Elijah, the prophet, would come regularly to the academy of Rabbi Judah, the Patriarch. One day—it was the day of the new moon—Elijah did not come to the prayers. When Elijah finally arrived, Rabbi Judah said: Why was the master late? Said Elijah: Today is the new moon; so I awakened Abraham, washed his hands, waited for him to pray, and laid him back on his bed. Then, I awakened Isaac, washed his hands, waited for him to pray, and then laid him back in his bed. Finally, I did the same for Jacob—and by the time I had finished, there was no time left.
Why didn’t you awaken them all at the same time? asked Rabbi Judah. Said Elijah, I reasoned that if they all prayed together they would have the power to bring the Messiah before his time…
Elijah offered a glimpse of a world both beyond, and within, time. Even the timeless task of attending to the long departed patriarchs took time—especially on the day when the month’s time began again. Elijah’s explanation also sparked a plan; but first, Rabbi Judah needed a little more help from Elijah:
Rabbi Judah asked: And are there those in this world who are like Abraham, Isaac and Jacob? Yes, said Elijah… [Click for the entire story]
Heaven thwarted Rabbi Judah’s plan to hurry the Messiah by combining three powerful pray-ers. And Elijah was held accountable for revealing secrets. The world, after all, requires its proper time.
Rabbi Judah overlooked the Elijah revelation that enriches the world without rushing it…
On this morning of the new moon, I decided to imitate Elijah and awaken within me namesakes of each patriarch, listening for their prayers.
Baruch ata—Overflowing are you, God of Abraham, God of Isaac, and God of Jacob.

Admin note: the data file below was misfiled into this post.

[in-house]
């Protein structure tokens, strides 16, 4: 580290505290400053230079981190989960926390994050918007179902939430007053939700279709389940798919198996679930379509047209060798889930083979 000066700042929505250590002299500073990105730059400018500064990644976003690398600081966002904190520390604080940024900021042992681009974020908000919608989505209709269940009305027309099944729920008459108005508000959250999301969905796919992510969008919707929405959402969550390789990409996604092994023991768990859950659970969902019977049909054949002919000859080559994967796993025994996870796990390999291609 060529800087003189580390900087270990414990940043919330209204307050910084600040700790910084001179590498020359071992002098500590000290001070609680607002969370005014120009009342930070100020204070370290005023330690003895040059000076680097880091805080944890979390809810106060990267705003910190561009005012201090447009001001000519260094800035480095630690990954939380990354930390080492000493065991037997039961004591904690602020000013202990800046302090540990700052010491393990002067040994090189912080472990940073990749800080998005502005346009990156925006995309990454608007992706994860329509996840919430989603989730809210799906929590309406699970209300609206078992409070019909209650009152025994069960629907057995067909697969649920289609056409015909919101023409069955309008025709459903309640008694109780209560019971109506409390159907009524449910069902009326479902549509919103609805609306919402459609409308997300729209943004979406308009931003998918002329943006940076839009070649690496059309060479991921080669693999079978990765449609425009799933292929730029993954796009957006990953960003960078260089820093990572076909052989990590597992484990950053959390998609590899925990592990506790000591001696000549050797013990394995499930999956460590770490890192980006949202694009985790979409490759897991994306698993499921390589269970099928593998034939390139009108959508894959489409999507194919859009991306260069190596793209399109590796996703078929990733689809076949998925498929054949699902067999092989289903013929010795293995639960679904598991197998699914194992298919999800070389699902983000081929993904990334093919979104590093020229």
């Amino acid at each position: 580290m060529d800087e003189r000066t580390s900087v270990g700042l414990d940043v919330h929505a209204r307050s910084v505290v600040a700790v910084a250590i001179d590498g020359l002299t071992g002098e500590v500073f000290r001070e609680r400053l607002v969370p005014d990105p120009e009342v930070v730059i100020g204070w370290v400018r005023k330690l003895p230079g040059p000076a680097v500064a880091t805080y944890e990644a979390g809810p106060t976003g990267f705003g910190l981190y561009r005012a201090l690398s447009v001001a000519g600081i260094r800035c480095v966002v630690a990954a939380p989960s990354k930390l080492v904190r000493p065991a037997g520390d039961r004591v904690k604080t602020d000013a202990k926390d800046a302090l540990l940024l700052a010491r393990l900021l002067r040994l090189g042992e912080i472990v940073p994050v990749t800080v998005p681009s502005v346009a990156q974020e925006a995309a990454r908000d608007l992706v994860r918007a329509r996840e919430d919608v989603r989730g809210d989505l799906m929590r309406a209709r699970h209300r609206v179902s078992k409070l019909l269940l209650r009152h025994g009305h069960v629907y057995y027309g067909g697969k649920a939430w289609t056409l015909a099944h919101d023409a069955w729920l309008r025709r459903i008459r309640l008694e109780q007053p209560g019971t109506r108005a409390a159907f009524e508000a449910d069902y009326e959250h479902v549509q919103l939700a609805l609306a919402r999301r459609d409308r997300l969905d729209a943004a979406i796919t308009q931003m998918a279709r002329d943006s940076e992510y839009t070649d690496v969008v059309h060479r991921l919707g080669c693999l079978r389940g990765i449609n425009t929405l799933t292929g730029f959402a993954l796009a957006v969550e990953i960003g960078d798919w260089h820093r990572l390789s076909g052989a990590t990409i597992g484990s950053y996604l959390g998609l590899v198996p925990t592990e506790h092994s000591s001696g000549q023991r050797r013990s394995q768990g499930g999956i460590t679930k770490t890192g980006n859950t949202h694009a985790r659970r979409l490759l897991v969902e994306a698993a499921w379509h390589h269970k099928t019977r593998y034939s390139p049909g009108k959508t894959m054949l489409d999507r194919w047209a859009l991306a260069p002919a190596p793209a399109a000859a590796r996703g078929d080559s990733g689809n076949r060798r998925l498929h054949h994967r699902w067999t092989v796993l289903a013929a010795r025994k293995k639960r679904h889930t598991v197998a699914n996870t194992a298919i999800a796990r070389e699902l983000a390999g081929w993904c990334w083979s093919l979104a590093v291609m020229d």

Abraham, my great grandfather, is known to me only through two pictures: a photograph of the patriarch surrounded by family, and a hand-drawn sketch of his grave stone in Poland carrying the lament that his family left for a new world to which his piety would not let him journey.
After I raised him, I listened to his plea for strength and solace in the face of life’s bitter irony. He was an Abraham who remained in his land, his birthplace, his father’s house while his children went to a land of promise.
My father’s Hebrew name was Isaac. Years before he died on another new moon, I learned how to help him up, despite his Parkinson’s disease. This morning, I helped him up in our practiced way. His prayers were quiet and simple—celebrations of the small goodnesses of evening, morning, and noon.
Attending to Jacob was more complicated. Jacob was my grandfather. Grandpa Jacob’s grandfather was also Jacob; and that Jacob was the great, great, great grandfather of my son, Jacob.
I don’t know the heft and feel of that distant Jacob. But on this morning of the new moon, I easily attended my grandpa Jacob whom I would watch praying at the window in the dining room every morning. His thready voice held no tune, but the key of faithfulness was unwavering. His tefillin left impressions on his arm and within me; they appear on my arm each day after I pray at the window in the dining room.
On this morning of the new moon, I lingered longest with my son, Jacob. His is a voice that is still emerging in moon-time, not only in Elijah time. I tried to listen forward, imagining how his prayers as well as his God will change in the next few days, God willing, when he becomes a father.
Why didn’t you awaken them all at the same time? asked Rabbi Judah. Said Elijah, I reasoned that if they all prayed together they would have the power to bring the Messiah before his time.
Elijah taught me that gathering the voices one at a time enriches my world. As for the Messiah—let the Messiah and the baby come safely in the world’s own time.